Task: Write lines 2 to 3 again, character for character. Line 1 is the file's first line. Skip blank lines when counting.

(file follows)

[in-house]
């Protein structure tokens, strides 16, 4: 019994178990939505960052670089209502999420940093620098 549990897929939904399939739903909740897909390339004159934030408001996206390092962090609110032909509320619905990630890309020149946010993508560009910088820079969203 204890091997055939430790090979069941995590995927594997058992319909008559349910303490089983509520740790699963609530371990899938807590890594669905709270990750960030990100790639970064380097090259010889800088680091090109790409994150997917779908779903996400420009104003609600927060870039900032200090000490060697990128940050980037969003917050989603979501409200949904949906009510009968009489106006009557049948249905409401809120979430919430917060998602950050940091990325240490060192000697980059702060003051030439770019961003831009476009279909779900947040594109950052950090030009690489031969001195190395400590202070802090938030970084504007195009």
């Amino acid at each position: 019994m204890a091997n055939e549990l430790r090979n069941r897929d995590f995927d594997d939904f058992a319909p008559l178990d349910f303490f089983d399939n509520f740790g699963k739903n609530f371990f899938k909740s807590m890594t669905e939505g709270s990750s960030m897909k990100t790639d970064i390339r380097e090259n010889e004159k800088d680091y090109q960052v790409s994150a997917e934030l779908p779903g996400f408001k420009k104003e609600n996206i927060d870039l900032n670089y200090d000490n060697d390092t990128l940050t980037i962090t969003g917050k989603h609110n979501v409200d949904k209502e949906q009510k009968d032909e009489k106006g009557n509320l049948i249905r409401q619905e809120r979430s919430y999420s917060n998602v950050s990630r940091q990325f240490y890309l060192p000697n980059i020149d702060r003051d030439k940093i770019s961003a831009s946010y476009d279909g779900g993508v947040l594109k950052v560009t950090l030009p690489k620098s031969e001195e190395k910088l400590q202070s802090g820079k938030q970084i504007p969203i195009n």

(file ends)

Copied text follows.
């Protein structure tokens, strides 16, 4: 019994178990939505960052670089209502999420940093620098 549990897929939904399939739903909740897909390339004159934030408001996206390092962090609110032909509320619905990630890309020149946010993508560009910088820079969203 204890091997055939430790090979069941995590995927594997058992319909008559349910303490089983509520740790699963609530371990899938807590890594669905709270990750960030990100790639970064380097090259010889800088680091090109790409994150997917779908779903996400420009104003609600927060870039900032200090000490060697990128940050980037969003917050989603979501409200949904949906009510009968009489106006009557049948249905409401809120979430919430917060998602950050940091990325240490060192000697980059702060003051030439770019961003831009476009279909779900947040594109950052950090030009690489031969001195190395400590202070802090938030970084504007195009």
């Amino acid at each position: 019994m204890a091997n055939e549990l430790r090979n069941r897929d995590f995927d594997d939904f058992a319909p008559l178990d349910f303490f089983d399939n509520f740790g699963k739903n609530f371990f899938k909740s807590m890594t669905e939505g709270s990750s960030m897909k990100t790639d970064i390339r380097e090259n010889e004159k800088d680091y090109q960052v790409s994150a997917e934030l779908p779903g996400f408001k420009k104003e609600n996206i927060d870039l900032n670089y200090d000490n060697d390092t990128l940050t980037i962090t969003g917050k989603h609110n979501v409200d949904k209502e949906q009510k009968d032909e009489k106006g009557n509320l049948i249905r409401q619905e809120r979430s919430y999420s917060n998602v950050s990630r940091q990325f240490y890309l060192p000697n980059i020149d702060r003051d030439k940093i770019s961003a831009s946010y476009d279909g779900g993508v947040l594109k950052v560009t950090l030009p690489k620098s031969e001195e190395k910088l400590q202070s802090g820079k938030q970084i504007p969203i195009n």